Around the world, we’re seeing some migration to 10 Gbps residential broadband. During the last year the broadband providers in South Korea, Japan, and China began upgrading to the next-generation PON and are offering the blazingly fast broadband products to consumers. South Korea is leading the pack and expects to have the 10 Gbps speed to about 50% of subscribers by the end of 2022.
In the US there are a handful of ISPs offering a 10 Gbps product, mostly for the publicity – but they stand ready to install the faster product. Notable is Fibrant in Salisbury, NC and EPB in Chattanooga. EPB which was also among the first to offer a 1 Gbps residential product a few years ago.
I have a lot of clients who already offer 10 Gbps connections to large business and carrier customers to serve large businessesn like data centers and hospital complexes. However, except for the few pioneers, these larger bandwidth products are being delivered directly to a single customer using active Ethernet technology.
There are a few hurdles for offering speeds over a gigabit in the US. Perhaps foremost is that there are no off-the-shelf customer electronics that can handle speeds over a gigabit – the typical WiFi routers and computers work at slower speeds. The biggest hurdle for an ISP continues to be the cost of the electronics. Today the cost of next-generation PON equipment is high and will remain so until the volume of sales brings the per-unit prices down. The industry market research firm Ovum predicts that we’ll see wide-spread 10 Gbps consumer products starting in 2020 but not gaining traction until 2024.
In China, Huawei leads the pack. The company has a 10 Gbps PON system that is integrated with a 6 Gbps WiFi 6 router for the home. The system is an easy and overlay on top of the company’s traditional GPON network gear. In South Korea the largest ISP SK Broadband has worked with Nokia to develop a proprietary PON technology only used today inside of South Korea. Like Huawei, this overlays onto the existing GPON network. In Japan the 10 Gbps PON network is powered by Sumitomo, a technology only being sold in Japan. None of these technologies has made a dent in the US market, with Huawei currently banned due to security concerns.
In the US there are two technologies being trialed. AT&T is experimenting with XGS-PON technology. They plan to offer 2 Gbps broadband, upgradable to 10 Gbps in the new high-tech community of Walsh Ranch being built outside of Ft. Worth. AT&T is currently trialing the technology at several locations within its FTTP network that now covers over 12 million passings. Verizon is trying the NG-PON2 technology but is mostly planning to use this to power cell sites. It’s going to hard for any ISP to justify deployment of the new technologies until somebody buys enough units to pull down the cost.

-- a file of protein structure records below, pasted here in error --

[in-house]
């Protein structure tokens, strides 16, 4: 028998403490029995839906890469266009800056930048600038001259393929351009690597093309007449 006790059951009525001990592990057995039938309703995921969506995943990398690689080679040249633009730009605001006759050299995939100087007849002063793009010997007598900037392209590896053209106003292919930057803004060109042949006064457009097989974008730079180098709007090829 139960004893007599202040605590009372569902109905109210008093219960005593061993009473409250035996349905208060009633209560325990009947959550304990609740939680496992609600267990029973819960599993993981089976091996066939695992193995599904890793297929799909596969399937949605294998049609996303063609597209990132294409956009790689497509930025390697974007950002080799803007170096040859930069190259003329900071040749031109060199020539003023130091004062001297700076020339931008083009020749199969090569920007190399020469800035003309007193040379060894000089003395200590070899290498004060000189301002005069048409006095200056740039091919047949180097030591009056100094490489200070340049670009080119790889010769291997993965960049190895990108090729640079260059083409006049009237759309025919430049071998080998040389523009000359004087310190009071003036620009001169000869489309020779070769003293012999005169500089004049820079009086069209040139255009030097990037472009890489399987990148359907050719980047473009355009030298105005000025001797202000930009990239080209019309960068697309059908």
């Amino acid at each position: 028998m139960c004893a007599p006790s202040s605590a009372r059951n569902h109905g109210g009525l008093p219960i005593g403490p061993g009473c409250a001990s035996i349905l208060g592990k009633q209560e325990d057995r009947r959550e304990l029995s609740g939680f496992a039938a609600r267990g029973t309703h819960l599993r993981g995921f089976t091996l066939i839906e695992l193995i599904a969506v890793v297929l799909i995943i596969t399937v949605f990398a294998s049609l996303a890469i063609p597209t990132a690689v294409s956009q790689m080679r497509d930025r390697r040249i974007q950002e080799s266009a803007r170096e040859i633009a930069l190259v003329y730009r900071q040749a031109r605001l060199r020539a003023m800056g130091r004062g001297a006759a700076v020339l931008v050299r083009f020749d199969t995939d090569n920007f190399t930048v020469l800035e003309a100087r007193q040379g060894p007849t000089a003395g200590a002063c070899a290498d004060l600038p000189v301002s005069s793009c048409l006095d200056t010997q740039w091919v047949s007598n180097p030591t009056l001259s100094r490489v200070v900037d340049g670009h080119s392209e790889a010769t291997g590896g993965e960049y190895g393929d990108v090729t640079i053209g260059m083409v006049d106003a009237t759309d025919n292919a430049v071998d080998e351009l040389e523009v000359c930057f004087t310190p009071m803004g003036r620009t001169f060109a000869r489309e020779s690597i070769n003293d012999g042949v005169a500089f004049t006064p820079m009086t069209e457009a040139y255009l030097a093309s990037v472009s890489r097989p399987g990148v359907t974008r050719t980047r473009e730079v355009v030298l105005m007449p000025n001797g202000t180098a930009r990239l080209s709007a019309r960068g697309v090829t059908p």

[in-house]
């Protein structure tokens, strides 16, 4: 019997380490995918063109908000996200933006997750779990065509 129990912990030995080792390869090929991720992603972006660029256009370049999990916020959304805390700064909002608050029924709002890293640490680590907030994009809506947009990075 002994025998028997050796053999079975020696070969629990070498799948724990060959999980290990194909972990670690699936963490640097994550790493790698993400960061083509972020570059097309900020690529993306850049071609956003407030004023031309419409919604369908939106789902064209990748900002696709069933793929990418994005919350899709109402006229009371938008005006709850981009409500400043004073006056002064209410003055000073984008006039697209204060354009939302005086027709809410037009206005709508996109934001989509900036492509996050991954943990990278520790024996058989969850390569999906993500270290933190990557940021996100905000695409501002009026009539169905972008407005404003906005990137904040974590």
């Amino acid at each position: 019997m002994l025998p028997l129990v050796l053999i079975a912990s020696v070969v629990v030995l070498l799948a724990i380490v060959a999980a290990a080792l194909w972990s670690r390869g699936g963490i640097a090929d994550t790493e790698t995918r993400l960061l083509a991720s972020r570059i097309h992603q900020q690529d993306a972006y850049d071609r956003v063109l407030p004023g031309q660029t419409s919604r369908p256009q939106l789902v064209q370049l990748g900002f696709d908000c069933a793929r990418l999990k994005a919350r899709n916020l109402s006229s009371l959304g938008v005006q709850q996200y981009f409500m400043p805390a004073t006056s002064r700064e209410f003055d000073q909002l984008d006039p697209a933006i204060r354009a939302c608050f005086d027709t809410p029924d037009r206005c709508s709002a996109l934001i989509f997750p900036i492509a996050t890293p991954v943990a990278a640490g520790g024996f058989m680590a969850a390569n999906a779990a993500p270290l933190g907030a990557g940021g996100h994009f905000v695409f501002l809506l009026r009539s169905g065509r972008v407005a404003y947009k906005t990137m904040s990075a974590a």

Interestingly, Cable Labs is also working on a DOCSIS upgrade that will allow for faster speeds up to 10 Gbps. The problem most cable networks will have is in finding space of their network for the needed channels to support the faster speeds.
There are already vendors and labs exploring 25 Gbps and 50 Gbps PON. These products will likely be used for backhaul and transport at first. The Chinese vendors think the leap forward should be to 50 Mbps while other vendors are all considering a 25 Mbps upgrade path.
The real question that needs to be answered is if there is any market for 10 Gbps bandwidth outside the normally expected uses like cellular towers, data centers, and large business customers. This same question was asked when EPB at Chattanooga and LUS in Lafayette, Louisiana rolled out the earliest 1 Gbps residential bandwidth. Both companies were a bit surprised when they got a few instant takers for the faster products – in both markets from doctors that wanted to be able to analyze MRIs and other big files at home. There are likely a few customers who need speeds above 1 Gbps, with doctors again being good candidates. Just as broadband speeds have advanced, the medical imaging world has grown more sophisticated in the last decade and is creating huge data files. The ability to download these quickly offsite will be tempting to doctors.
I think we are finally on the verge of seeing data use cases that can eat up most of a gigabit of bandwidth in the residential environment. For example, uncompressed virtual and augmented reality can require masses of downloaded data in nearly real-time. As we start seeing use cases for gigabit speeds, the history of broadband has shown that the need for faster speeds is probably not far behind.